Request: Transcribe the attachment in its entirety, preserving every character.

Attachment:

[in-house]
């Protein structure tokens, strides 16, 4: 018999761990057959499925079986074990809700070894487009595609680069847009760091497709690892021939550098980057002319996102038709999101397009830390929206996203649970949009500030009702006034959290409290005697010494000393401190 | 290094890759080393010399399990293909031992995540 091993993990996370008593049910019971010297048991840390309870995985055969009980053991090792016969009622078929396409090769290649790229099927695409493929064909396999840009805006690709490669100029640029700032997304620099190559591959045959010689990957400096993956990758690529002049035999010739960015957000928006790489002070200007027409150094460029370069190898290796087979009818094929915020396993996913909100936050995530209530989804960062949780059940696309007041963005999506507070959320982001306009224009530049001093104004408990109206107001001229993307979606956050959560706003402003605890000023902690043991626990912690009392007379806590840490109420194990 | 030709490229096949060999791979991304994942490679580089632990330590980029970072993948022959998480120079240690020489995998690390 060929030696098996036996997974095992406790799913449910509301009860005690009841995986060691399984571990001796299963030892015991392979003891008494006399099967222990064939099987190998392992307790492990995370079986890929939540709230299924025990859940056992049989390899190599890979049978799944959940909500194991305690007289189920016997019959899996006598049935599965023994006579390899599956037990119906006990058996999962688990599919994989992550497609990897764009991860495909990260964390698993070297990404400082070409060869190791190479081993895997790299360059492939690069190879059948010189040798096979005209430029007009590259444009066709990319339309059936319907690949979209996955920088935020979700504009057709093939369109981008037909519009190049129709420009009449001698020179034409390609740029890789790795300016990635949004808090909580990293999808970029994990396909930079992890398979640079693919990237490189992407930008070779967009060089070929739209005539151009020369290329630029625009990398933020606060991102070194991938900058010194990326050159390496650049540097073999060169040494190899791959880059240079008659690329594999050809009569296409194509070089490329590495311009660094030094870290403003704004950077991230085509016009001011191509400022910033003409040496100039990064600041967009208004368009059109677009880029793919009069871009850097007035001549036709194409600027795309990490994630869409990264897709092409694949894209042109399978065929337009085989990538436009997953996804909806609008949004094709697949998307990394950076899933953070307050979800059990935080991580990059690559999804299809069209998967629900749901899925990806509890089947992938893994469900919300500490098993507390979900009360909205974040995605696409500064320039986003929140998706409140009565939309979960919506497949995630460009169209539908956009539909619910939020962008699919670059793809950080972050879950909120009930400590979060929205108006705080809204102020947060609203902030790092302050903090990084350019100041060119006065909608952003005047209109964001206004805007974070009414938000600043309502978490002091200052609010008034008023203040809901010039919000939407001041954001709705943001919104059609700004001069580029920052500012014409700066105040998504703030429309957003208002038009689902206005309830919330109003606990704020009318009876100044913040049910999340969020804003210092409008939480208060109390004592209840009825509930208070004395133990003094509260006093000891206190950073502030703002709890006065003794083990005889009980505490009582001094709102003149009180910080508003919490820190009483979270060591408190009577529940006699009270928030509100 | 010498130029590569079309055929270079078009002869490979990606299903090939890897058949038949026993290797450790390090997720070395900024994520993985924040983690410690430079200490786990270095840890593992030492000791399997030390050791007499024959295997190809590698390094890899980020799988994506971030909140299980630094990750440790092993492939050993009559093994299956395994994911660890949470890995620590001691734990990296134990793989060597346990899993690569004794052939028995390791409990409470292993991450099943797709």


[in-house]
């Protein structure tokens, strides 16, 4: 018999761990057959499925079986074990809700070894487009595609680069847009760091497709690892021939550098980057002319996102038709999101397009830390929206996203649970949009500030009702006034959290409290005697010494000393401190 | 290094890759080393010399399990293909031992995540 091993993990996370008593049910019971010297048991840390309870995985055969009980053991090792016969009622078929396409090769290649790229099927695409493929064909396999840009805006690709490669100029640029700032997304620099190559591959045959010689990957400096993956990758690529002049035999010739960015957000928006790489002070200007027409150094460029370069190898290796087979009818094929915020396993996913909100936050995530209530989804960062949780059940696309007041963005999506507070959320982001306009224009530049001093104004408990109206107001001229993307979606956050959560706003402003605890000023902690043991626990912690009392007379806590840490109420194990 | 030709490229096949060999791979991304994942490679580089632990330590980029970072993948022959998480120079240690020489995998690390 060929030696098996036996997974095992406790799913449910509301009860005690009841995986060691399984571990001796299963030892015991392979003891008494006399099967222990064939099987190998392992307790492990995370079986890929939540709230299924025990859940056992049989390899190599890979049978799944959940909500194991305690007289189920016997019959899996006598049935599965023994006579390899599956037990119906006990058996999962688990599919994989992550497609990897764009991860495909990260964390698993070297990404400082070409060869190791190479081993895997790299360059492939690069190879059948010189040798096979005209430029007009590259444009066709990319339309059936319907690949979209996955920088935020979700504009057709093939369109981008037909519009190049129709420009009449001698020179034409390609740029890789790795300016990635949004808090909580990293999808970029994990396909930079992890398979640079693919990237490189992407930008070779967009060089070929739209005539151009020369290329630029625009990398933020606060991102070194991938900058010194990326050159390496650049540097073999060169040494190899791959880059240079008659690329594999050809009569296409194509070089490329590495311009660094030094870290403003704004950077991230085509016009001011191509400022910033003409040496100039990064600041967009208004368009059109677009880029793919009069871009850097007035001549036709194409600027795309990490994630869409990264897709092409694949894209042109399978065929337009085989990538436009997953996804909806609008949004094709697949998307990394950076899933953070307050979800059990935080991580990059690559999804299809069209998967629900749901899925990806509890089947992938893994469900919300500490098993507390979900009360909205974040995605696409500064320039986003929140998706409140009565939309979960919506497949995630460009169209539908956009539909619910939020962008699919670059793809950080972050879950909120009930400590979060929205108006705080809204102020947060609203902030790092302050903090990084350019100041060119006065909608952003005047209109964001206004805007974070009414938000600043309502978490002091200052609010008034008023203040809901010039919000939407001041954001709705943001919104059609700004001069580029920052500012014409700066105040998504703030429309957003208002038009689902206005309830919330109003606990704020009318009876100044913040049910999340969020804003210092409008939480208060109390004592209840009825509930208070004395133990003094509260006093000891206190950073502030703002709890006065003794083990005889009980505490009582001094709102003149009180910080508003919490820190009483979270060591408190009577529940006699009270928030509100 | 010498130029590569079309055929270079078009002869490979990606299903090939890897058949038949026993290797450790390090997720070395900024994520993985924040983690410690430079200490786990270095840890593992030492000791399997030390050791007499024959295997190809590698390094890899980020799988994506971030909140299980630094990750440790092993492939050993009559093994299956395994994911660890949470890995620590001691734990990296134990793989060597346990899993690569004794052939028995390791409990409470292993991450099943797709």